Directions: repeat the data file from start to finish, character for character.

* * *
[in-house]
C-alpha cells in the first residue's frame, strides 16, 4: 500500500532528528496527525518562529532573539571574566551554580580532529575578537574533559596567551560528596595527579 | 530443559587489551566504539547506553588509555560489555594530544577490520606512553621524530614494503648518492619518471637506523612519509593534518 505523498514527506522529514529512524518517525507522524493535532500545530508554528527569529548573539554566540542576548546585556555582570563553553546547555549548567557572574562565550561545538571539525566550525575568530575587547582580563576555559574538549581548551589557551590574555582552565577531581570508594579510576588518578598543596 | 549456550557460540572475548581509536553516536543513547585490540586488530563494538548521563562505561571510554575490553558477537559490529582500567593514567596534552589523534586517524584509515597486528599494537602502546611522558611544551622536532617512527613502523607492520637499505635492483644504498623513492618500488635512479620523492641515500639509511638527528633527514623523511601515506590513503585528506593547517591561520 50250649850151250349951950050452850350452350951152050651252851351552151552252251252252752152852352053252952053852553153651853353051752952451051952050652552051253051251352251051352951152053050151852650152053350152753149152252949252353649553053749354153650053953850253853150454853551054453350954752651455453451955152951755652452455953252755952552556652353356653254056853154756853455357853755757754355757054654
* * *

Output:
[in-house]
C-alpha cells in the first residue's frame, strides 16, 4: 500500500532528528496527525518562529532573539571574566551554580580532529575578537574533559596567551560528596595527579 | 530443559587489551566504539547506553588509555560489555594530544577490520606512553621524530614494503648518492619518471637506523612519509593534518 505523498514527506522529514529512524518517525507522524493535532500545530508554528527569529548573539554566540542576548546585556555582570563553553546547555549548567557572574562565550561545538571539525566550525575568530575587547582580563576555559574538549581548551589557551590574555582552565577531581570508594579510576588518578598543596 | 549456550557460540572475548581509536553516536543513547585490540586488530563494538548521563562505561571510554575490553558477537559490529582500567593514567596534552589523534586517524584509515597486528599494537602502546611522558611544551622536532617512527613502523607492520637499505635492483644504498623513492618500488635512479620523492641515500639509511638527528633527514623523511601515506590513503585528506593547517591561520 50250649850151250349951950050452850350452350951152050651252851351552151552252251252252752152852352053252952053852553153651853353051752952451051952050652552051253051251352251051352951152053050151852650152053350152753149152252949252353649553053749354153650053953850253853150454853551054453350954752651455453451955152951755652452455953252755952552556652353356653254056853154756853455357853755757754355757054654